Journal of Neuroscience Research 64:380 –391 (2001)




Structural Dynamics of Oligodendrocyte
Lysis by Perforin in Cultur...
Oligodendrocyte Lysis by Perforin          381

al., 1990; Selmaj et al., 1991a; Freedman et al., 1991; Antel    toplasmic...
382      Zeine et al.

ature: mouse monoclonal anti-galactocerebroside-GalC anti-               glutaraldehyde in Millonig...
Oligodendrocyte Lysis by Perforin             383




Fig. 1. Indirect immunofluorescence of oligodendrocytes in culture,  ...
384     Zeine et al.




                   Fig. 2. Living oligodendrocytes stained with DiI. A: Control oligodendrocyte. ...
Oligodendrocyte Lysis by Perforin             385




Fig. 3. Light microscopy of 1 micron toluidine blue-stained epoxy   ...
386      Zeine et al.




Fig. 4. EM of control cells and early perforin-induced cytoplasmic           30,000. C: Thirty m...
Oligodendrocyte Lysis by Perforin             387




Fig. 5. Ultrastructural patterns of membrane damage in oligodendro- ...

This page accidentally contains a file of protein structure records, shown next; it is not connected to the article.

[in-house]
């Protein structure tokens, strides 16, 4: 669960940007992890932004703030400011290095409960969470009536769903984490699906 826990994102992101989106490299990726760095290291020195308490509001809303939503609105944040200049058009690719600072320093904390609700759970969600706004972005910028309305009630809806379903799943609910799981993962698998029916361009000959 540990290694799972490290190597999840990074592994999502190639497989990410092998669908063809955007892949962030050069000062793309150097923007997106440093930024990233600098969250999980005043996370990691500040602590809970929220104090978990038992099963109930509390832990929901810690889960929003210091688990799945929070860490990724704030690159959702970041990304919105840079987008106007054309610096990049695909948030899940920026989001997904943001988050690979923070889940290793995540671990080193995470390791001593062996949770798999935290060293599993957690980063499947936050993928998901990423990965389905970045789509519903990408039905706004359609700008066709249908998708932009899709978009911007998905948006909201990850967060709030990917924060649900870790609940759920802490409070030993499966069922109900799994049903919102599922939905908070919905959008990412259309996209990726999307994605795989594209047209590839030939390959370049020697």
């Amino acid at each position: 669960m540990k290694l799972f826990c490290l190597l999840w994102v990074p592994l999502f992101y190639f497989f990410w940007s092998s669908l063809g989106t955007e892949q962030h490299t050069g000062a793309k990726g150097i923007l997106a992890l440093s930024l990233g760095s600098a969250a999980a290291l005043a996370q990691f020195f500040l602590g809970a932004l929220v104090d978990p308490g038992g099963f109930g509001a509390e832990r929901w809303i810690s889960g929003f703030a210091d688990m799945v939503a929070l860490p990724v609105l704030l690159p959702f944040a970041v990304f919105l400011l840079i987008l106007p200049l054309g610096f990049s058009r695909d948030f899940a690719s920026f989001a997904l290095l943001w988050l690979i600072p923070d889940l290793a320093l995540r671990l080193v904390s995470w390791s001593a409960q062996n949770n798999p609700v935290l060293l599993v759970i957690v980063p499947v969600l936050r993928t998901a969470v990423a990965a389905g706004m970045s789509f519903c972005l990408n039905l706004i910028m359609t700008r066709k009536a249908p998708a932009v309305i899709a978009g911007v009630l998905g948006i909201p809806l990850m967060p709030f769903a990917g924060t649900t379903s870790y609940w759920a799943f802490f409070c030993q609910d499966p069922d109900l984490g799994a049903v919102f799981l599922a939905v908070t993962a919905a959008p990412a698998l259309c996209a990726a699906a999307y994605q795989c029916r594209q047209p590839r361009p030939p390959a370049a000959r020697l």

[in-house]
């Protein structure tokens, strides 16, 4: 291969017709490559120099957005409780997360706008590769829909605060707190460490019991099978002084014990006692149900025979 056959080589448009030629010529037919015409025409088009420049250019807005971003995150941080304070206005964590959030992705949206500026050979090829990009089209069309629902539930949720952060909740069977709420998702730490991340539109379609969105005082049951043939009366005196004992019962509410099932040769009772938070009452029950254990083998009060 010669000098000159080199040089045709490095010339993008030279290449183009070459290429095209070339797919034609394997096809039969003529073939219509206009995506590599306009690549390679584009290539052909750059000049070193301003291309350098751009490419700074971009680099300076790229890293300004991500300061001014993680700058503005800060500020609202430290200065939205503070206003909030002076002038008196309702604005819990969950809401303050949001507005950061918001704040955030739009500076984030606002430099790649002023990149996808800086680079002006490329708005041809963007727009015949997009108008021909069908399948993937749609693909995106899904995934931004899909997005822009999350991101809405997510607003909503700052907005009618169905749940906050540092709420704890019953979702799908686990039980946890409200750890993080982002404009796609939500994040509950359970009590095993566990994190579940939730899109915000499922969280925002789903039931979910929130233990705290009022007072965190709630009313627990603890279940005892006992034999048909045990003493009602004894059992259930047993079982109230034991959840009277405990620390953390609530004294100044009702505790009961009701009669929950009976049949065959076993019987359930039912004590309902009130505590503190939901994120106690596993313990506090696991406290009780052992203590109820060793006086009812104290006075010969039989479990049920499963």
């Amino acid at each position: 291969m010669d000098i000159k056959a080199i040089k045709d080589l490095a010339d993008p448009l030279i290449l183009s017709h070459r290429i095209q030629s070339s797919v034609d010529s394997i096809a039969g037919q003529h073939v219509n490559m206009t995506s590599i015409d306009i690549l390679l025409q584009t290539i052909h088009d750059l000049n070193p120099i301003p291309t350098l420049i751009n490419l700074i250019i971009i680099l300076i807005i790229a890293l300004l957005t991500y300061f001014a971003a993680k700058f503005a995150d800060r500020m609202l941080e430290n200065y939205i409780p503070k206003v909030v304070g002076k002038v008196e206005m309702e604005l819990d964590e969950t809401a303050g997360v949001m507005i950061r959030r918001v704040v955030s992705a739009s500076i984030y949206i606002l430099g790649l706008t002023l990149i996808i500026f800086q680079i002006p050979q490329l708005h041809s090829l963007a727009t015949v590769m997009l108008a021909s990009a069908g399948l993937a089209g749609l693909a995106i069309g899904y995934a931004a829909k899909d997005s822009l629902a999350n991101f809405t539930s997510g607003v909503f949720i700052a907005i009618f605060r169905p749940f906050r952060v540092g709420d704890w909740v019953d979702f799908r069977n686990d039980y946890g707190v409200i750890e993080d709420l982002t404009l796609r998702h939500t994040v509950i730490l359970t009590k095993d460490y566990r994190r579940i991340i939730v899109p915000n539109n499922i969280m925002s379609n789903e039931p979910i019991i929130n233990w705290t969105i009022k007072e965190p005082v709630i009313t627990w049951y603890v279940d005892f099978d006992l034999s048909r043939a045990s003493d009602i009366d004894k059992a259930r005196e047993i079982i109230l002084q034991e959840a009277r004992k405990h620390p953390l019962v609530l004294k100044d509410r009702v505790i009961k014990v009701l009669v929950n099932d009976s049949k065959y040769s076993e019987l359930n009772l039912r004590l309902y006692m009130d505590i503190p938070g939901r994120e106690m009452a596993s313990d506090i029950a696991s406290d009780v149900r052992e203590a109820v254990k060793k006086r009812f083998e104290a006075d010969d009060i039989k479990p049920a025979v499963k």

388    Zeine et al.




                                                                                               Fig...
Oligodendrocyte Lysis by Perforin       389

termines the magnitude of CNS damage inflicted by the             Kinase inhib...
390       Zeine et al.

                           REFERENCES                                               Hengartner H, ...
Oligodendrocyte Lysis by Perforin                  391

Olive C. 1996. Expression of the T cell receptor delta-chain reper...
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Perforin Lysis of Oligodendrocytes in vitro, Relevance to Multiple Sclerosis

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Zeine et al. J. Neuroscience Research 2001